Cannabis is a truly ancient medicine. For as long as humanity has cultivated cannabis sativa—and our relationship with cannabis stretches back thousand of years—we’ve been using the plant for its potent medical benefits. Here’s a brief examination of the history of medical cannabis.
Some of the earliest references to medical cannabis pop up in China. In 2737 B.C., the Chinese emperor Shen Neng prescribed marijuana tea as a treatment for a wide array of maladies, including malaria, gout, rheumatism and—rather laughably—memory loss. By around 200 B.C., Chinese farmers had successfully cultivated hemp, using it to make everything from clothing to rope and, of course, medicine, according to Psychology Today. In 200 A.D., the Chinese medical book, Shennong Bencaojing, noted that cannabis could be used as an anesthetic. Apparently, the drug could be mixed with wine, and a patient would drink the cannabis-wine prior to surgery. Physicians also used cannabis oil, leaves, and its roots to treat tapeworms, constipation, and blood clots. Cannabis’ popularity as a medicinal drug bloomed in Asia, and eventually over the course of several hundred years, medical cannabis made its way outside of China probably via merchants and traders, spreading into other regions, such as India.
Bhang is an Indian drink made from cannabis paste, milk, ghee, and various spices. According to Medical Daily, bhang is referred to in the fourth book of the Vedas as having the ability to “release an individual from anxiety.” It could also boost a person’s mood, sharpen their mental prowess, and “remove wind and phlegm.” Bhang was even used to treat sunstroke and dysentery, as well. From around 1400 B.C. to 1600 B.C., medical cannabis made its way out of Asia and into the Middle East and Africa. Archeologists have found papyrus scrolls dating from around 1500 B.C. that list medical cannabis as a valuable medicine for the treatment of inflammation. Since Islam generally forbids the consumption of alcohol, cannabis became popular both as a recreational drug and as a medicine. Apparently, cannabis did appear in medieval Europe, and physicians sometimes used the plant to treat lung ailments—such as coughs—as well as tumors and jaundice. Medieval physicians though believed that overconsumption of cannabis could cause sterility, so they often warned against excessive use.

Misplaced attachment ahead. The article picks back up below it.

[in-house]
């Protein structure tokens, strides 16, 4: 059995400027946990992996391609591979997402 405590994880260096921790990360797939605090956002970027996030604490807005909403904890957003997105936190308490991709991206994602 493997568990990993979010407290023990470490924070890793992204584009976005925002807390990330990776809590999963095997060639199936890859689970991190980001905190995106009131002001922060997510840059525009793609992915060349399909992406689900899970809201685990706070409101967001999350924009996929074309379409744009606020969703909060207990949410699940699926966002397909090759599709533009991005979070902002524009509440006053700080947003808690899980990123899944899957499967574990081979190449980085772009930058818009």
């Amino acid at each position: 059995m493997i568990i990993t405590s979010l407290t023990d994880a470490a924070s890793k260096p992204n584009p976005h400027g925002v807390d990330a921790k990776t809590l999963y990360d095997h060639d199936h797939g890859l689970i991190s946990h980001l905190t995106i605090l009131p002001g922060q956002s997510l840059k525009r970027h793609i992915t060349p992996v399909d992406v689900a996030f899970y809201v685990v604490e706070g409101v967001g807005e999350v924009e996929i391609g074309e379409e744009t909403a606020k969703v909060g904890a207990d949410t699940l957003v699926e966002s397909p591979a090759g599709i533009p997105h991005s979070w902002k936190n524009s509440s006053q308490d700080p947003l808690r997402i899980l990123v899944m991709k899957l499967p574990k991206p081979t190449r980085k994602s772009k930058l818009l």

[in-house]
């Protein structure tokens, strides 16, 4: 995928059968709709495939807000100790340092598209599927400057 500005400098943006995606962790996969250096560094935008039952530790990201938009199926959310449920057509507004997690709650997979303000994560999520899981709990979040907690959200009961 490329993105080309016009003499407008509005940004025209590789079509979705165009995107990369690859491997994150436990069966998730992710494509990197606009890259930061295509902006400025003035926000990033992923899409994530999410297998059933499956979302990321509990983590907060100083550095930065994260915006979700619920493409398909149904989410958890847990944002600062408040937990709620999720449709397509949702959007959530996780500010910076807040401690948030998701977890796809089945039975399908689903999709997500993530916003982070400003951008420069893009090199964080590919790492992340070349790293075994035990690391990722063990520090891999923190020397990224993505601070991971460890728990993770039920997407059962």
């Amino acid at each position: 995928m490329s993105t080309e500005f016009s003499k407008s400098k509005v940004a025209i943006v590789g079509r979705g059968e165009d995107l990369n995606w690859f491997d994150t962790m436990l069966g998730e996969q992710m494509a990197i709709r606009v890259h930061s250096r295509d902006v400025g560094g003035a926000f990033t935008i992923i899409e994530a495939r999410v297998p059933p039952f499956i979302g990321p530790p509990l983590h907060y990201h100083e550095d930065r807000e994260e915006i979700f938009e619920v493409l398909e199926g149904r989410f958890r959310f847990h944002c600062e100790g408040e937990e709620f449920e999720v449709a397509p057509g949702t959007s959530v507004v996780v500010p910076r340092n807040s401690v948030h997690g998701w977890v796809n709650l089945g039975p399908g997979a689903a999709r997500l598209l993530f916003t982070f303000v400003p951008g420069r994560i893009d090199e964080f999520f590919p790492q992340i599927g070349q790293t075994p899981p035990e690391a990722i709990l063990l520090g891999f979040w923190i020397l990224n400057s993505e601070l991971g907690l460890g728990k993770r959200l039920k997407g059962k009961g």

When the Spanish conquered the New World in the late 1500s, they brought cannabis to South America. However, cannabis never really took hold in the early American colonies—colonial farmers seemed to exclusively grow hemp. The plant was mostly used to make clothes, bags, rope, and paper. Beginning in the early 17th century and moving into the 18th century, American physicians began noting that hemp roots and seeds could be used to treat incontinence, inflammation, and various venereal diseases. An Irish doctor named William O’Shaughnessy helped to increase cannabis’ popularity in both the U.S. and England—he served as a physician with the British East India Company, and he witnessed firsthand how cannabis could be used to treat both rheumatism and nausea. By the early 1900s, pharmaceutical companies often added cannabis to various medicines and food items.
Unfortunately, increased federal regulations on medicinal items—along with anti-immigration fears of cannabis-smoking Central American migrants—helped to shift American public opinion on cannabis in the early 20th century. Eventually, cannabis went from being an important medicinal plant to a feared narcotic—though those fears were truly unfounded. However, as exhibited by cannabis’ rather unique history, physicians across the world have lauded medical cannabis for its health benefits for thousands of years. It’s only a matter of time until public opinion in the U.S. shifts completely, and the entirety of the nation begins to hopefully respect cannabis for the critical medical resource that it is.
*This blog lists the difference.